envelope was opened.  I started everyone inkshedding -- but
about ten minutes in, spontaneous conversations about the verdict started
breaking out.  After the (abortive) inkshedding, the student with the
radio took a poll:  11 people thought the verdict would be innocent, 10
thought it would be guilty.  Almost to a person, the people who thought
the verdict was guilty were white.  And, almost to a person, the people
who thought the verdict was innocent were minorities -- students of Arab

        After the inkshedding, people met in groups for a while, and then
were free to leave, as they had to make photocopies for the next class.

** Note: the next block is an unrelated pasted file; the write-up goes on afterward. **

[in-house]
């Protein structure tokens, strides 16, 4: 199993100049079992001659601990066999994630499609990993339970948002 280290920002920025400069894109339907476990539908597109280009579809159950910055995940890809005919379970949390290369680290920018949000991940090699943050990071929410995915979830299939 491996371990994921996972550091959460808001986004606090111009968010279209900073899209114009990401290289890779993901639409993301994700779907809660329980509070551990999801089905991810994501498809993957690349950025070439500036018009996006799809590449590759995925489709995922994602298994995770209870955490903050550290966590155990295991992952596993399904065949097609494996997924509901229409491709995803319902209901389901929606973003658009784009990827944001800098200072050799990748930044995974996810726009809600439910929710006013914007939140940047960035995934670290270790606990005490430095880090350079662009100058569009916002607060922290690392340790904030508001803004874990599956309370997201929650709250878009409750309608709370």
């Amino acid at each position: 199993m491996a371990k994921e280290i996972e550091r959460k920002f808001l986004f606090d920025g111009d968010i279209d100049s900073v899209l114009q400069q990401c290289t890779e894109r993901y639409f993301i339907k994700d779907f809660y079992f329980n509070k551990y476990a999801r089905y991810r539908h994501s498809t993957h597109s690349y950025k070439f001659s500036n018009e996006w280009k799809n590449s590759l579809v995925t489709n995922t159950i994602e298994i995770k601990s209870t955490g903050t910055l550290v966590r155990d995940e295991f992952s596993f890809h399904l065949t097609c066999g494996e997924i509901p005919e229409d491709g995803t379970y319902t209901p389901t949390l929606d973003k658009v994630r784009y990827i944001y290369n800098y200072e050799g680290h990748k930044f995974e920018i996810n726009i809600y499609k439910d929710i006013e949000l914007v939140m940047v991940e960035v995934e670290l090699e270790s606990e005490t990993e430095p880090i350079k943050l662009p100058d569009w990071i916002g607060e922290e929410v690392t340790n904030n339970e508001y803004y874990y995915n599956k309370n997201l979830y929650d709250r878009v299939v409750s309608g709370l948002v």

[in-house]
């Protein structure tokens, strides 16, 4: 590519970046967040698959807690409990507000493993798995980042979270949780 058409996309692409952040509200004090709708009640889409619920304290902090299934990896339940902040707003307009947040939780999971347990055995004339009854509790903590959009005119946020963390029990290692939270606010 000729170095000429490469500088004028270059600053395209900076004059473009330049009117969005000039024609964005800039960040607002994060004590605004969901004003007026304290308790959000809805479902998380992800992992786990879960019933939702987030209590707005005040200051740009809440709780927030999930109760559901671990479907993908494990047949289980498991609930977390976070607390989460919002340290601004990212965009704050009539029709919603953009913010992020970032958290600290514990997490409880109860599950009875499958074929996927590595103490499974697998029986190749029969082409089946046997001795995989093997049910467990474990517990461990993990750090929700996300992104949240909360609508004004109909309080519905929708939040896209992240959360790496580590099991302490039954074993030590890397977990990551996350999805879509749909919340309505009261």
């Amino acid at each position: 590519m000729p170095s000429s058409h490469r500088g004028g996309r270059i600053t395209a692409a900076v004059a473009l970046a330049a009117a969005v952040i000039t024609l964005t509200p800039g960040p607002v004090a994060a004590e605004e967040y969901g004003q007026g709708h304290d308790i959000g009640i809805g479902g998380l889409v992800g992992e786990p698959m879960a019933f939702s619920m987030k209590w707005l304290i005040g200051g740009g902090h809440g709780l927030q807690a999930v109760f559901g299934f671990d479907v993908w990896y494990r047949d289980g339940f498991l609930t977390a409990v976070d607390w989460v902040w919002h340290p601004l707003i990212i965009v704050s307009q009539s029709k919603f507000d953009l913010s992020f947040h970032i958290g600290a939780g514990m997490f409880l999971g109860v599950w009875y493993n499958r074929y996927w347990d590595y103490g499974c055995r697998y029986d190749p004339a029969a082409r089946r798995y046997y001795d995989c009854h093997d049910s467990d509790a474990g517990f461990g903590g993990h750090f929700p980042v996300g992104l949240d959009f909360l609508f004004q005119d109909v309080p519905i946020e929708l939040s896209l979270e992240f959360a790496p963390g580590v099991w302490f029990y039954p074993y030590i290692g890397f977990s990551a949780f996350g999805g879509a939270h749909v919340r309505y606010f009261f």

All of the people who thought innocent left; the room, then, was filled
with white people who were hoping for a guilty verdict.

        Waiting for the verdict felt like a scene from some 30's newsreel
. . . everyone stood anxiously around the woman with the radio, whose
face would change with every announcement that she heard.  Every time her
expression changed, the room fell silent.  "Ito's in the courtroom now."
"He's calling in the jurors."  Finally the verdict came.  Her mouth and
eyes turned into perfect round Os.  "Not guilty on all counts."  The room
erupted into shouts of dismay.  Disconsolately, people talked for a
while, then gathered up their things, and walked out.  "I knew it."
"He's got too much money."  "I can't believe it."

        On the way back to my office I passed a young black [sorry if I'm